Solvent Cut Test Procedure

Topic Version1Published11/11/2016
For StandardWITSML v2.0

The most reliable test for hydrocarbons is the solvent cut test. Another name for it is the cut fluorescence or “wet cut" test. If hydrocarbons are present, fluorescent "streamers" will be emitted from the sample and the intensity and color of these streamers are used to evaluate the test. Some shows will not give a noticeable streaming effect but will leave a fluorescent ring or residue in the dish after the reagent has evaporated. This is termed a "residual cut." It is recommended that the "cut fluorescence" test be made on all intervals in which there is even the slightest suspicion of the presence of hydrocarbons. Samples that may not give a positive cut or will not fluoresce may give a positive cut fluorescence. This is commonly true of the high gravity hydrocarbons that may give a bright yellow cut fluorescence. Distillates show little or no fluorescence or cut but commonly give positive cut fluorescence, although numerous extractions may be required before it is apparent. Generally low gravity oils will not fluoresce but will cut a very dark brown and their cut fluorescence may range from milky white to dark orange. An alternate method involves picking out a number of fragments and dropping them into a clear one-or two-ounce bottle. Chlorothene or acetone is poured in until the bottle is half full. It is then stoppered and shaken. Any oil present in the sample is thus extracted and will color the solvent. When the color of the cut is very light, it may be necessary to hold the bottle against a white background to detect it. If there is only a slight cut, it may come to rest as a colored cap or meniscus on the top surface of the solvent. Before a solvent cut test is to be performed, ensure the reliability of your solvent by placing a few drops of the solvent on a depression in the spot plate and observing it under UV light. If the solvent is “good”, no fluorescence should be observed.

To do a solvent cut test:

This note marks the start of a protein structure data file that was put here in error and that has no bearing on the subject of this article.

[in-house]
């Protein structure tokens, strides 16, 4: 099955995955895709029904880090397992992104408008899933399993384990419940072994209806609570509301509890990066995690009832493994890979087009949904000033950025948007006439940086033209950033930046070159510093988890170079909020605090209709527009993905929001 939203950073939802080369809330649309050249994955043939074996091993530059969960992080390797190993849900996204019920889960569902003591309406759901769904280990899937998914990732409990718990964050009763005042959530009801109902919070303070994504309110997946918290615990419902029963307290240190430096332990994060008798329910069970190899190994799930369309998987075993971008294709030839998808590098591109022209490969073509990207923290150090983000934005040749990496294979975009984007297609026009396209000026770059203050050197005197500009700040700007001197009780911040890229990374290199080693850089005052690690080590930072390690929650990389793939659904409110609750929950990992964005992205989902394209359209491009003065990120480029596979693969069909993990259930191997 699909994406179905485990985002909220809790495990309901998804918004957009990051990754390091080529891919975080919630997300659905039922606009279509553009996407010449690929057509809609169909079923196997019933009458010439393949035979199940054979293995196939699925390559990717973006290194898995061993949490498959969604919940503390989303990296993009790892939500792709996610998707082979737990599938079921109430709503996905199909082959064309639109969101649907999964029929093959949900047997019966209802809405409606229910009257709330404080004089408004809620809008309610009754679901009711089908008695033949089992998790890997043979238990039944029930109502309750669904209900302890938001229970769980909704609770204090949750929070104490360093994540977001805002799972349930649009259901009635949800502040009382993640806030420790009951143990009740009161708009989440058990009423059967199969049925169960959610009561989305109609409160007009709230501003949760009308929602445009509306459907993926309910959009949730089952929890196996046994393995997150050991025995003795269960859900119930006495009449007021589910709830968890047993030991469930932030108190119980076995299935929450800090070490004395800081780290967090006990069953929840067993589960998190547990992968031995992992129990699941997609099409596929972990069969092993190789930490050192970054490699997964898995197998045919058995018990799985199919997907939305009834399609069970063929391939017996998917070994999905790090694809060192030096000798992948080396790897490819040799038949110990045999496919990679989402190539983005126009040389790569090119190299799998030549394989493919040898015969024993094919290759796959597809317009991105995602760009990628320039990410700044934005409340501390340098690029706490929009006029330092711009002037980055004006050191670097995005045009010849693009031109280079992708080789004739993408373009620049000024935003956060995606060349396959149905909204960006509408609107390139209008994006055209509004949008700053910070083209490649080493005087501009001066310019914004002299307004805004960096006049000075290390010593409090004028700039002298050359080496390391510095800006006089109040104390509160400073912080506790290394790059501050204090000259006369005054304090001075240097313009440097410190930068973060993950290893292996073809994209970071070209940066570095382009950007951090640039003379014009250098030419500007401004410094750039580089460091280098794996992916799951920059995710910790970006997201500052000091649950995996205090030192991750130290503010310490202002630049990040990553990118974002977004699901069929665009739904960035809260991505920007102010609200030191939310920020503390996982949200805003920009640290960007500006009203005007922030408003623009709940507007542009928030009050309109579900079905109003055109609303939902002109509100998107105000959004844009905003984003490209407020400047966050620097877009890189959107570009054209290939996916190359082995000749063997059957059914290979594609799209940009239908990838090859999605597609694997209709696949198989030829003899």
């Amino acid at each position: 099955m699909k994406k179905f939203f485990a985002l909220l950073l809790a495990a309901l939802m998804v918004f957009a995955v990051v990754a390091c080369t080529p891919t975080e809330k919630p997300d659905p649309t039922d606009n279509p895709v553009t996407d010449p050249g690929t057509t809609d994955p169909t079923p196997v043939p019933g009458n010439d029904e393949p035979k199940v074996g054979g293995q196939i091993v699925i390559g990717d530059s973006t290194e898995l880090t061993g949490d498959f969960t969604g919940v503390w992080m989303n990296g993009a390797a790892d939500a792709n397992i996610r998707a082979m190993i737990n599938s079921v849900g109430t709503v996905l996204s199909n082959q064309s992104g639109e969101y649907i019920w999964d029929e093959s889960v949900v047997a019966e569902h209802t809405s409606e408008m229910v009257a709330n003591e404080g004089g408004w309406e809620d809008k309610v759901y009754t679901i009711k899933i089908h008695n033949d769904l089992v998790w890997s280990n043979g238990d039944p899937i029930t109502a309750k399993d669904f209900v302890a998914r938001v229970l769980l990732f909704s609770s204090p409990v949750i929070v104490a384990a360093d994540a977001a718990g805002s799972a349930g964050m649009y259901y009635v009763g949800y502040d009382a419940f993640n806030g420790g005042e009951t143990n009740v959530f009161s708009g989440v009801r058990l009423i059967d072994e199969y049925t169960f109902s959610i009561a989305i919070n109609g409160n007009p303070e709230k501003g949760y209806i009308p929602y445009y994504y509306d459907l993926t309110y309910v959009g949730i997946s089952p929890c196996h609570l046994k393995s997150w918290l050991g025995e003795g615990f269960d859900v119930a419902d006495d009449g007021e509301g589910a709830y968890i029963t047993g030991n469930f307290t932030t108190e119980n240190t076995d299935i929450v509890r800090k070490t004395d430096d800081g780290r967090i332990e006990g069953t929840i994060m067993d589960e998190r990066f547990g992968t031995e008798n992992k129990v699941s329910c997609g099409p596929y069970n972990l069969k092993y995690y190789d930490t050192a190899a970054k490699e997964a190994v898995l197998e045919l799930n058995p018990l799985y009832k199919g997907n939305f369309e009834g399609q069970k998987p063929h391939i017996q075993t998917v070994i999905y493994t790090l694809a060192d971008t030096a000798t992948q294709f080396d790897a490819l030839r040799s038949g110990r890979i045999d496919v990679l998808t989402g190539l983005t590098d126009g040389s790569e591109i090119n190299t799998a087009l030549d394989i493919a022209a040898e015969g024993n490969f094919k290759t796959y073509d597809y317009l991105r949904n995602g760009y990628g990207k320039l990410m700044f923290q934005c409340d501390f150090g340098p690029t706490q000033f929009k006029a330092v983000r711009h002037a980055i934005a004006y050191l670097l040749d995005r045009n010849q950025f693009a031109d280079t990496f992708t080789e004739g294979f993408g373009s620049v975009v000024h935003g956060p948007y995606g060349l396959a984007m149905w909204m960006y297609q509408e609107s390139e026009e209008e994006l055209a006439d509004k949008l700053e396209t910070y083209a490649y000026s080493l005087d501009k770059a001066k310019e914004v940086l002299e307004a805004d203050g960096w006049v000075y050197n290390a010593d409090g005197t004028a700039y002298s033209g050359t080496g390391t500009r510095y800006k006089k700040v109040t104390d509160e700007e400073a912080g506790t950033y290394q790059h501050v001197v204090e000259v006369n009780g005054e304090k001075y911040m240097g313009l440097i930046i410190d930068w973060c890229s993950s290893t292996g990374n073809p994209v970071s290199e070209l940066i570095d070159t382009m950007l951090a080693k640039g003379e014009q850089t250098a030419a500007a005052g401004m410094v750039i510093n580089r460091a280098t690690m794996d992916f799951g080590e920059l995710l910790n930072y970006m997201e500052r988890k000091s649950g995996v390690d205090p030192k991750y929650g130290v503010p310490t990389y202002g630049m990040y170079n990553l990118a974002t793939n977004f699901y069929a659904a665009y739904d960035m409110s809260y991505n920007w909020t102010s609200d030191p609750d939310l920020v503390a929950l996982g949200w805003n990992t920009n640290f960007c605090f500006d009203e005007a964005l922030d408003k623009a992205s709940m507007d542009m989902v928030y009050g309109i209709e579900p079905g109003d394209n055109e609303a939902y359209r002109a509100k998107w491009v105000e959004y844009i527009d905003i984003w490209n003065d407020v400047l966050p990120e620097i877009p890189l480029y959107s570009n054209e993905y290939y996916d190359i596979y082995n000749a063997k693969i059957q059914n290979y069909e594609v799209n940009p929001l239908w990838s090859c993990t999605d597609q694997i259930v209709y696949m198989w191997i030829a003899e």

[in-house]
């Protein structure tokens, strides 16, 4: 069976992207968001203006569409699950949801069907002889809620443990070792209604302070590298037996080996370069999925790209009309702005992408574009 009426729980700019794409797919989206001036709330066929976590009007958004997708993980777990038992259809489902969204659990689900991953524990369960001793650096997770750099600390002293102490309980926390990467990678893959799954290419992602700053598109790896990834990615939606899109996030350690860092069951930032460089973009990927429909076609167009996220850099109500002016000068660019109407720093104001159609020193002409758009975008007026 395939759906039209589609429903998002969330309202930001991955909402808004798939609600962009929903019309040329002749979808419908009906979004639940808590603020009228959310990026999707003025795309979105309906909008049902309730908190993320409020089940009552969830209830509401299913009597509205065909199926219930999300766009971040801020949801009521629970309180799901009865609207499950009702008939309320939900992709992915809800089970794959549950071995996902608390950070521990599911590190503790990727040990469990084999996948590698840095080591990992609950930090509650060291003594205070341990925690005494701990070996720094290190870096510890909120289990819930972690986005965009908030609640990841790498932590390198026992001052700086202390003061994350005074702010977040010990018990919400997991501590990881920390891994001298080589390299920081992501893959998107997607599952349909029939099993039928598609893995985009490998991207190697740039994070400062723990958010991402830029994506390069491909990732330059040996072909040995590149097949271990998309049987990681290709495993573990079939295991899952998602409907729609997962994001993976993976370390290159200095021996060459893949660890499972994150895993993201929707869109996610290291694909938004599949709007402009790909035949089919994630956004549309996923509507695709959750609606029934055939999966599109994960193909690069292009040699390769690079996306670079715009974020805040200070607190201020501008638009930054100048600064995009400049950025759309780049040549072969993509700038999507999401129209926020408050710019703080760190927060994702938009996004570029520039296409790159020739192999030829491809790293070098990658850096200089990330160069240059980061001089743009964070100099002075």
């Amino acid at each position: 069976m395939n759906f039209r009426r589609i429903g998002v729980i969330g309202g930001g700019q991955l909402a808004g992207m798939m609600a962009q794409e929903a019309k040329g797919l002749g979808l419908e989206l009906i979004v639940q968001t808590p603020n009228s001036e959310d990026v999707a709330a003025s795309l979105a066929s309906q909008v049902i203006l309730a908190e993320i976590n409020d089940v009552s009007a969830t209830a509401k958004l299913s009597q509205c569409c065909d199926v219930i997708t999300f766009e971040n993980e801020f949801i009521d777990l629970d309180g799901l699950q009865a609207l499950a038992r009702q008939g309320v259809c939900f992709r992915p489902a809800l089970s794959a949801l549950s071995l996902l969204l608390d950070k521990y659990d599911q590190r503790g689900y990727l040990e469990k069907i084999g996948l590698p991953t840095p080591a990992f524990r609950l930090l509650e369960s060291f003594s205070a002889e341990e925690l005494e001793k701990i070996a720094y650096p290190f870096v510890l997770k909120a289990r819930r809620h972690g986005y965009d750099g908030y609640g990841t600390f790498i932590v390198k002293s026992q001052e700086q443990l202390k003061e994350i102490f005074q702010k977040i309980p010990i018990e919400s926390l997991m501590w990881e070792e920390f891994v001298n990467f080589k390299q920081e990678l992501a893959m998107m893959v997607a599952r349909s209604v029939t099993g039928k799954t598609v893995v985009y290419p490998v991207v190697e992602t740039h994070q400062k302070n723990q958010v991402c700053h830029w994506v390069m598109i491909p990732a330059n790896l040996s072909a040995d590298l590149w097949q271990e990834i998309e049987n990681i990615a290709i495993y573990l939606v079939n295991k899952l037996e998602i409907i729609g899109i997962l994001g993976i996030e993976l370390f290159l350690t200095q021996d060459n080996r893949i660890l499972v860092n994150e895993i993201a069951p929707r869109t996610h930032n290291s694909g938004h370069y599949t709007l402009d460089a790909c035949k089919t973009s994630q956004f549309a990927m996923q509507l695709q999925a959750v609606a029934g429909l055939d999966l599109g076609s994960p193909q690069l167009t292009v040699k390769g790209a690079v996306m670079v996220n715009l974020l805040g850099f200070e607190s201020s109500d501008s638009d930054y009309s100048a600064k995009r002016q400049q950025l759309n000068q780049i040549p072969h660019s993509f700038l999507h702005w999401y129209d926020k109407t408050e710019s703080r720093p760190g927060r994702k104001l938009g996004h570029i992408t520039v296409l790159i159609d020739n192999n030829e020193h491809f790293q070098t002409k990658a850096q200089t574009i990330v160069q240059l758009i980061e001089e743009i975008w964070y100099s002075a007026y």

1. Place a few drops of solvent, enough to immerse the sample, on the sample in the depression in the spot plate. Be careful not to get the cutting agent into the rubber of the dropper as it might “contaminate” the solvent by giving it a pale yellowish fluorescence.

2. Observe the following:

  • Cut speed: This is an indication of both the solubility of the oil and the permeability of the sample. The speed can vary from instantaneous to very slow.
  • Cut nature: coloration of the solvent with dissolved oil may occur in a uniform manner, in streaming manner or in a blooming manner. A streaming cut also indicates low oil mobility.
  • Cut color fluorescence and intensity: Observe the color and the intensity of the oil in the solvent under both UV and natural lights. The cut color observed under UV light could be called a cut color fluorescence (example: bright blue white cut fluorescence).
  • Cut color and intensity: After observing the sample under UV light observe the sample under natural light. The cut color observed in natural light is just called cut color (example: very light brown cut color or no cut color).

The shade of the cut depends upon the gravity of the crude; the lightest crudes giving the palest cuts, therefore, the relative darkness should not be taken as an indication of the amount of hydrocarbon present. A complete range of cut colors varies from colorless, pale straw, straw, dark straw, light amber, amber, very dark brown to dark brown opaque.

  • Residue color and intensity: The solvent dissolves rapidly under the heat of the UV light, sometimes leaving a residue of oil around the cutting on the spot plate. The true color of the oil can then be observed. The intensity and opacity of color, especially of the residue, is an indicator of the oil density and the quantity of oil originally in the cutting.

A faint "residual cut" is sometimes discernible only as an amber-colored ring left on the dish after complete evaporation of the reagent. The hydrocarbon extracted by the reagent is called a "cut."

3. If the sample shows all the possible signs of being oil bearing, but has no solvent cut, the sample is crushed using the metal probe and it is observed for a solvent cut. The cut is called a crushed cut.